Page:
It’s a situation happening far too often in San Luis Obispo County: Homeless people set up camp — usually at some off-the-beaten-path location — only to be evicted by authorities.
So, they move somewhere else, and the process repeats — again and again and again.
Enough. It’s time to end what truly is a vicious cycle for everyone involved.
To that end, two community leaders are proposing some major changes in the way local agencies deal with the issue. Their goal is to reduce homelessness by 50% within four years.
Sam Blakeslee, a former state senator and assemblyman, teamed up with local attorney Gregory Gillett on an analysis of the current state of homeless services in San Luis Obispo County, followed by the release of some ambitious preliminary recommendations.
They’re calling for a collaborative, countywide approach to helping unhoused people through the formation of a new agency; better tracking of services provided to individuals; and removal of obstacles standing in the way of adding shelters and permanent, low-cost housing.
These are big ideas that are at least deserving of public discussion, but so far the response has been underwhelming.
Gillett sent letters to all seven city councils, asking that the report be placed on the agenda for discussion.
That hasn’t happened.
Blakeslee said a couple of county supervisors — John Peshong and Dawn Ortiz-Legg — expressed interest, and he’s grateful for that. But he and Gillett fear the overall lack of interest indicates that local officials don’t see this as a true emergency.
We hope that’s not the case.
Clearly, we’re at a tipping point in San Luis Obispo County.
People are sleeping in doorways in downtown SLO.
Families living in their cars have been booted out of neighborhoods.
A lawsuit has been filed that accuses the city of San Luis Obispo of “criminalizing the homeless.” The city strongly denies that and has asked a judge to dismiss the case.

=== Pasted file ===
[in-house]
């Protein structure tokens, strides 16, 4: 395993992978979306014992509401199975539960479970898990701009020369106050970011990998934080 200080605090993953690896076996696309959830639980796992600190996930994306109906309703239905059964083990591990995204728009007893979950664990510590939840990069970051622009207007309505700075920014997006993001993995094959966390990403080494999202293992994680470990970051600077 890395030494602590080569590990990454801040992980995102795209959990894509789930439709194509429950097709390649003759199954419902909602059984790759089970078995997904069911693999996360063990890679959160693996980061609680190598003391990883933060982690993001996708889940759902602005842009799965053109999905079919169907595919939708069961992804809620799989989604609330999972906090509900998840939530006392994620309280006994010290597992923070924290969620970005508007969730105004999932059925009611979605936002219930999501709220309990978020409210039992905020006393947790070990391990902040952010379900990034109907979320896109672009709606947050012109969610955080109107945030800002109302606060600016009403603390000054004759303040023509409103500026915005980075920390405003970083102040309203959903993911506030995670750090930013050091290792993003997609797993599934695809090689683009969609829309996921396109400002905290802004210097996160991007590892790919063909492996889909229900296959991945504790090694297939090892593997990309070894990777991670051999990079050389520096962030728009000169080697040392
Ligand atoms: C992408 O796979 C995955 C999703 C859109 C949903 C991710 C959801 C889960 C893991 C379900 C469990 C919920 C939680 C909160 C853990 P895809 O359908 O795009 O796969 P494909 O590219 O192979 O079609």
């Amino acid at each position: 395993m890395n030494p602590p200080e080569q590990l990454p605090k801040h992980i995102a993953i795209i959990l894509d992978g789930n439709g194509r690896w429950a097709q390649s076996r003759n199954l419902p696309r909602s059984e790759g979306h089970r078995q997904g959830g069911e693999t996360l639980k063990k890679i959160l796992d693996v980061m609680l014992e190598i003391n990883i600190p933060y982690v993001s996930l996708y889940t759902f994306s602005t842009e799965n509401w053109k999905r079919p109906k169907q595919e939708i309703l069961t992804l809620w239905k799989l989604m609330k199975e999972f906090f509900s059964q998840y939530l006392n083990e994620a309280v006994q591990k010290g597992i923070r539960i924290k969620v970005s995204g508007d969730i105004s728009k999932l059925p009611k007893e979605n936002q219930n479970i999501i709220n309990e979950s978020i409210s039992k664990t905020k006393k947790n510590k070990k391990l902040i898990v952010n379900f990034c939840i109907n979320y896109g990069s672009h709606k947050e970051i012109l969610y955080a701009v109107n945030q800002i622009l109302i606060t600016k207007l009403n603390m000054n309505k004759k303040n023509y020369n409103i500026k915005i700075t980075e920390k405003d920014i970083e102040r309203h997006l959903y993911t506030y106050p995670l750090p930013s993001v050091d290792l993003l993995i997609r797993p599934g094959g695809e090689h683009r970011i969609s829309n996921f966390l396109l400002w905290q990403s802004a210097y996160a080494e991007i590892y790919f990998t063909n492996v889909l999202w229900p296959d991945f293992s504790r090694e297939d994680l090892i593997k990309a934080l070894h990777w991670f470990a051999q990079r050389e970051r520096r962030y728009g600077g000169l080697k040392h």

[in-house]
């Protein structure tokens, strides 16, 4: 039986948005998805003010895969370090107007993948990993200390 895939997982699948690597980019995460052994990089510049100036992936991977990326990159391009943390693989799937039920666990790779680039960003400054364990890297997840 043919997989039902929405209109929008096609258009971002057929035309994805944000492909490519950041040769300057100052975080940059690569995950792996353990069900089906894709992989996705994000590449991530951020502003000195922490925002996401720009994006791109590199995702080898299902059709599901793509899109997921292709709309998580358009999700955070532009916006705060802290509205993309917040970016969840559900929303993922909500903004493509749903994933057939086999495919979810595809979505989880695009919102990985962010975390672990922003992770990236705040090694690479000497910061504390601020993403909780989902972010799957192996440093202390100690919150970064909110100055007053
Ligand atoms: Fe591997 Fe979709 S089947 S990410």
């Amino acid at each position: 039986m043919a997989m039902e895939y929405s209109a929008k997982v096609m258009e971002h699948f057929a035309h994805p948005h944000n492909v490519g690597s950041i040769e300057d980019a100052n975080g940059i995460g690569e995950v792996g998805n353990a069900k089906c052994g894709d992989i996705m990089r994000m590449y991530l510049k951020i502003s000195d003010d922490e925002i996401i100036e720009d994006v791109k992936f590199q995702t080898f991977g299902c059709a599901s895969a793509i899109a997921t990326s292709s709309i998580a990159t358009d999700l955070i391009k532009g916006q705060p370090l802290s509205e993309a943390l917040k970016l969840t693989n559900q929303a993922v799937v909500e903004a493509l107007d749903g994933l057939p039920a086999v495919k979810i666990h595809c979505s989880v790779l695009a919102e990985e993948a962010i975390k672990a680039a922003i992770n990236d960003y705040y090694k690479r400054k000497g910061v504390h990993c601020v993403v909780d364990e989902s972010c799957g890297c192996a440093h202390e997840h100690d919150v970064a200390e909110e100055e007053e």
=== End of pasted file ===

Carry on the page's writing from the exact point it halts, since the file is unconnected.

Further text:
It’s true that there has been some progress; for example, the county opened a safe parking facility near the Sheriff’s Office.
But it’s hard to keep up with a growing demand, especially while a worldwide pandemic is raging. Temporary and permanent housing projects aren’t coming close to meeting the needs of San Luis Obispo County, despite the dedication and best efforts of nonprofit agencies and homeless advocates.
Emergency shelter beds are lacking — the South County, for instance, only has a warming center that’s open during periods of cold and wet weather.
There are no “safe grounds” facilities where people can camp legally, without fear of being displaced.
And there’s a glaring lack of affordable units for people seeking permanent housing.
Blakeslee and Gillett are calling for a more comprehensive, regional approach — one that would bring all programs and services under a single umbrella to increase efficiency and accountability.
They recommend forming a Joint Powers Authority — or JPA — that would serve as a governing body for the entire county, overseen by a board of directors made up of elected officials.
They also recommend drafting a model ordinance that would allow affordable units, such as as emergency shelters, group homes, tiny home villages and permanent supportive housing to be built “by right” — meaning they would be exempted from the various hoops that other projects face. Under their plan, each member agency of the JPA would adopt the ordinance.
These aren’t simple fixes, to be sure.
The mere idea of forming another government agency would no doubt be a non-starter for some, and loosening land-use regulations would get push-back as well.
But Blakeslee and Gillett aren’t asking for a commitment; at this point they’re suggesting that local agencies form a task force to take a closer look.
“The task force would … review the proposal, determine its viability, recommend changes/additions and/or propose something better,” Gillett wrote in an email.
The proposal is at least worth putting on an agenda, if for no other reasons than to shine a light on the enormity of the problem and point out that there are other management models out there. Even if there’s no buy-in for the entire plan, perhaps some pieces might work.
The Board of Supervisors is a good place to start the discussion, especially since Ortiz-Legg and Peschong have indicated they’re open to that.
So is Board Chairman Bruce Gibson.
“I’m happy to talk about it,” he said. “Homelessness is a board priority. It is a social priority. It is a moral priority, and we need to do better.”